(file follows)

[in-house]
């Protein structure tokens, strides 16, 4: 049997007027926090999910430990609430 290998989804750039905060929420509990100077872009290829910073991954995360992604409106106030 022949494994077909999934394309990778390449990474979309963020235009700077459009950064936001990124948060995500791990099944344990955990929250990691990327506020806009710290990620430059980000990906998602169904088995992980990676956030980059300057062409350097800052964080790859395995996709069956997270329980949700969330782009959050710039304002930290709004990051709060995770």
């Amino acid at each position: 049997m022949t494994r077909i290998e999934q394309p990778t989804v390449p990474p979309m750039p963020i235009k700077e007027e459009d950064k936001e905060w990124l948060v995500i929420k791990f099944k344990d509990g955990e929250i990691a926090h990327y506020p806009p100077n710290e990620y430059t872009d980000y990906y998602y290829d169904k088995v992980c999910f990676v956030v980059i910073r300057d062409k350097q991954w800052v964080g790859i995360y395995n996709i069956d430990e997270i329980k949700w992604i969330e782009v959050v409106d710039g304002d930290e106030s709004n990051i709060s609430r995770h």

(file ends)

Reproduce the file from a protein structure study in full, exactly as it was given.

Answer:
[in-house]
């Protein structure tokens, strides 16, 4: 049997007027926090999910430990609430 290998989804750039905060929420509990100077872009290829910073991954995360992604409106106030 022949494994077909999934394309990778390449990474979309963020235009700077459009950064936001990124948060995500791990099944344990955990929250990691990327506020806009710290990620430059980000990906998602169904088995992980990676956030980059300057062409350097800052964080790859395995996709069956997270329980949700969330782009959050710039304002930290709004990051709060995770």
């Amino acid at each position: 049997m022949t494994r077909i290998e999934q394309p990778t989804v390449p990474p979309m750039p963020i235009k700077e007027e459009d950064k936001e905060w990124l948060v995500i929420k791990f099944k344990d509990g955990e929250i990691a926090h990327y506020p806009p100077n710290e990620y430059t872009d980000y990906y998602y290829d169904k088995v992980c999910f990676v956030v980059i910073r300057d062409k350097q991954w800052v964080g790859i995360y395995n996709i069956d430990e997270i329980k949700w992604i969330e782009v959050v409106d710039g304002d930290e106030s709004n990051i709060s609430r995770h």